These Bedtime Stories are Right on the Dot … Or Are They?
Bedtime is mayhem, is it not? Yes, there are some evenings when your kids just crash out on the couch, and the only effort required to get them to bed is actually moving their limp bodies to their beds. But there are other nights when chaos ensues—teeth refuse to be brushed, bodies refuse to be clad in pajamas, and sleepy little ones refuse to be tucked in. Being a pain in the butt at bedtime is a rite of passage for a child, and having a child that’s a pain in your butt at bedtime is a rite of passage for a parent.
Ya feel me?
But I have found something SO cool that will make your kids want to get ready for bed, specifically the pajama part. There’s this pair of pajamas called (oddly and cliché as it is) Smart PJs that will read bedtime stories to your kids!
No, the jammies weren’t fitted anatomically with a mouth—they were fitted with little dots on the fabric that each tell a story.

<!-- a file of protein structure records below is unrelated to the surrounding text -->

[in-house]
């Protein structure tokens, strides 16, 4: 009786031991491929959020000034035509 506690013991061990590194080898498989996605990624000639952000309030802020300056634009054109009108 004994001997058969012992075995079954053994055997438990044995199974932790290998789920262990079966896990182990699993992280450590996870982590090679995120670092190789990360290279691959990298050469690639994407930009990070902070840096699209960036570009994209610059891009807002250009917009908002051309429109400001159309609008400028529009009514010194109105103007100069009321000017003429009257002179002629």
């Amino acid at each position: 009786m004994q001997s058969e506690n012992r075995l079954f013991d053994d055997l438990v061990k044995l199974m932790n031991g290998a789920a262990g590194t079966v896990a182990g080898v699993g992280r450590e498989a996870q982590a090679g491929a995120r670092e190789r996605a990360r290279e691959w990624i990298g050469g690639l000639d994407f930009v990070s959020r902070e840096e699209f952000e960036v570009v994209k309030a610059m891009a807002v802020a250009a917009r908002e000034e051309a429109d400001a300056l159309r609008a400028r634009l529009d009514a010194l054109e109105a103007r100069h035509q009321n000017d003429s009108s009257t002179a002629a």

Let me explain.
Have you ever heard of QR codes? You know, the black-and-white squares that look like a postage stamp, and you can scan them with your smartphone? These are essentially the same thing, except they don’t look like ink blots that you would see from your shrink.
Along with the PJs comes an app that scans a particular set of dots. The dots act as a QR code, of sorts, and it will open up, not only the audio of the story, but the text as well, viewable on your phone’s screen, so you can read along with your kiddling in his or her jammies.
Well, it depends on who you ask. This could be a really great way to get your children excited for bedtime, and it could save your tired self the effort of reading the book. You’re responsible for holding the phone and cuddling the child.
And that’s what could be the potential problem.
There’s something endearing when the words of a story come from the mouth of mom or dad, or really anyone whom you care about or who cares about you. This has the potential of getting to the point where mom and dad will send their child into his or her room, smartphone in hand, having to “read” to him or herself.
“Yeah, I’m too tired to read to you, so go to your room, scan the braille on your pajamas, and have Siri read you a story.”
Granted, this may sound pretty crass, but technology can be used and abused.
What do you think? Does this sound like a great idea, or is this just an excuse to shirk parental duties? Let me know!